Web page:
The 28-135mm is the first full frame cine zoom priced below 10k? I’m not 100% sure about that but the cheapest FF cine zoom I’ve seen is another sony for around 25k, which would be just insane to pair with my sony a7s which is only 2500. So this is kind of a whole new door opening for me in terms of having a more professional rig.
This is now what a client sees when I show up; 3 years ago it was just a little camera with a little lens. Size does matter in the business world folks. Don’t get me wrong, I love the small size of my a7s paired with my relatively tiny sony-zeiss FF glass for photography, but if you can give me an all-in-one solution for video, make it look and feel professional, and I’m already using a 7″ monitor for 4k recording anyway, I’m sold.
The ability to get smooth zooms and focus pulls while still having the professional feel is something that has been in the back of my mind since the day I first started using DSLRs for video. We’ve all been making sacrifices for the sake of image quality. And for the IQ and price, we were more than willing to do so.. but I think that day is over. The new possibilities, especially in terms of price, that FF mirorless is unlocking is just going to lead to more newer and cheaper innovations. I can’t wait for Sony to release a set of ‘cine’ primes for the e-mount at a fraction of the cost of the canon ones I linked above.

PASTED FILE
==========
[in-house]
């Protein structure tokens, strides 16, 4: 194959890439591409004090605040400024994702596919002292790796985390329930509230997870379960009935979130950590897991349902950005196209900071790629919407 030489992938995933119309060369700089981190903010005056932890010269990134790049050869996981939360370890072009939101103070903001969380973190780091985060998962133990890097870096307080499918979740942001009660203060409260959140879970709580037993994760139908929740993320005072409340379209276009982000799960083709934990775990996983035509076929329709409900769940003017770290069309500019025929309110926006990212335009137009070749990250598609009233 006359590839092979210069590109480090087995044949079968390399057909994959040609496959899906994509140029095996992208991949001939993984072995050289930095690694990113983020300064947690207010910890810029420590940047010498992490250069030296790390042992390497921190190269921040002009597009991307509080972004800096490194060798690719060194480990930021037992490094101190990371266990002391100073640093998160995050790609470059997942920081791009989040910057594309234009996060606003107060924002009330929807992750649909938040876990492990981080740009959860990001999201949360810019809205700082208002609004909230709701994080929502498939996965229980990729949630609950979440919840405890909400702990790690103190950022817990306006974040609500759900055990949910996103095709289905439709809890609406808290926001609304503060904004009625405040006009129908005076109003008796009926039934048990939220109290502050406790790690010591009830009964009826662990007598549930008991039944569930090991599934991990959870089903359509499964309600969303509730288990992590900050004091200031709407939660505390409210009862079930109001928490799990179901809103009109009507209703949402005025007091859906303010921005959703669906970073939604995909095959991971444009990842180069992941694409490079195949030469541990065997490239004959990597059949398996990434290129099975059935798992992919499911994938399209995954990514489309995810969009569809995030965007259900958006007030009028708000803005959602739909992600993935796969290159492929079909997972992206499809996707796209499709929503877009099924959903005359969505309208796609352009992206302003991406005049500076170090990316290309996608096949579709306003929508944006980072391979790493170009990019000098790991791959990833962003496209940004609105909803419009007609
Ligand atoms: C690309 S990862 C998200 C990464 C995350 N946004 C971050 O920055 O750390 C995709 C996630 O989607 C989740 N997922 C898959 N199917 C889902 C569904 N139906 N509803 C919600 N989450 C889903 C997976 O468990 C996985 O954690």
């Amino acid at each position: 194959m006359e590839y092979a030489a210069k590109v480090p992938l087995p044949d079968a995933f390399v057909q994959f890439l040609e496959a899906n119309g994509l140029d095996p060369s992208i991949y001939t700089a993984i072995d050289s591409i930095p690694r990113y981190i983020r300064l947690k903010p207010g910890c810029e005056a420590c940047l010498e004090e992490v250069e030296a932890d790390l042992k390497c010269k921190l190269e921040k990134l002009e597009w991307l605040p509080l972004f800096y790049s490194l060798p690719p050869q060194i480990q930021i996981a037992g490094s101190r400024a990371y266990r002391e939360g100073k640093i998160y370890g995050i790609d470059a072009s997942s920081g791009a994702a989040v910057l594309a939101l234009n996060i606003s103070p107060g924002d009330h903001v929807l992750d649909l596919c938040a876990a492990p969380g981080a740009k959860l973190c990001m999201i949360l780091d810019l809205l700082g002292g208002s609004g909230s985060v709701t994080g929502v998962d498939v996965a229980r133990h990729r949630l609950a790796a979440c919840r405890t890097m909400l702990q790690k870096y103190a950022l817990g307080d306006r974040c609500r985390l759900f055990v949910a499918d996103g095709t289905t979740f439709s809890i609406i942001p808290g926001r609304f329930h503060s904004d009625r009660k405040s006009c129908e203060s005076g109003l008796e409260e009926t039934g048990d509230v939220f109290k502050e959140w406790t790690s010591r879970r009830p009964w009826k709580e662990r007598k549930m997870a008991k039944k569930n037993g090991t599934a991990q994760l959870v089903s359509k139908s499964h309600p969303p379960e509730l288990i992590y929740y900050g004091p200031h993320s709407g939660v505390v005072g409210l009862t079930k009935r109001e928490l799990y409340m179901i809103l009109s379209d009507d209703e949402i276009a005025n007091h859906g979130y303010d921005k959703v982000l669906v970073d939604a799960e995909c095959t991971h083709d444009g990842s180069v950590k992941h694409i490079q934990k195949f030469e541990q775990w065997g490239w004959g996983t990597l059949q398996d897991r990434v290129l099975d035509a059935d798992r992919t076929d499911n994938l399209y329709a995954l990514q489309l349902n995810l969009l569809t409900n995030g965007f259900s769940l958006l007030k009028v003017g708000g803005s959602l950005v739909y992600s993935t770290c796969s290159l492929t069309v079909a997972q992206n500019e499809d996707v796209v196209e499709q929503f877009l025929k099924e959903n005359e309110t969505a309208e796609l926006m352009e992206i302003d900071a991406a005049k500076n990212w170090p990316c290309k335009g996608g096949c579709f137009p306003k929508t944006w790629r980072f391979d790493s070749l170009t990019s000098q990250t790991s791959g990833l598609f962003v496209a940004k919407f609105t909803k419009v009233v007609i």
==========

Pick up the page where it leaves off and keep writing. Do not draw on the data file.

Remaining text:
Focus ring is not infinite, though the focus still feels electronic.
The focus ring, is really nice on the 28-135mm, I really enjoy the ability to quickly switch between MF and AF without ever pressing a button on the camera! Also the ring is not infinite in manual mode, yet still has some of the electronic assist features I enjoy with the sony-zeiss e-mount glass. This opens the door to more professional setups that might include follow focuses.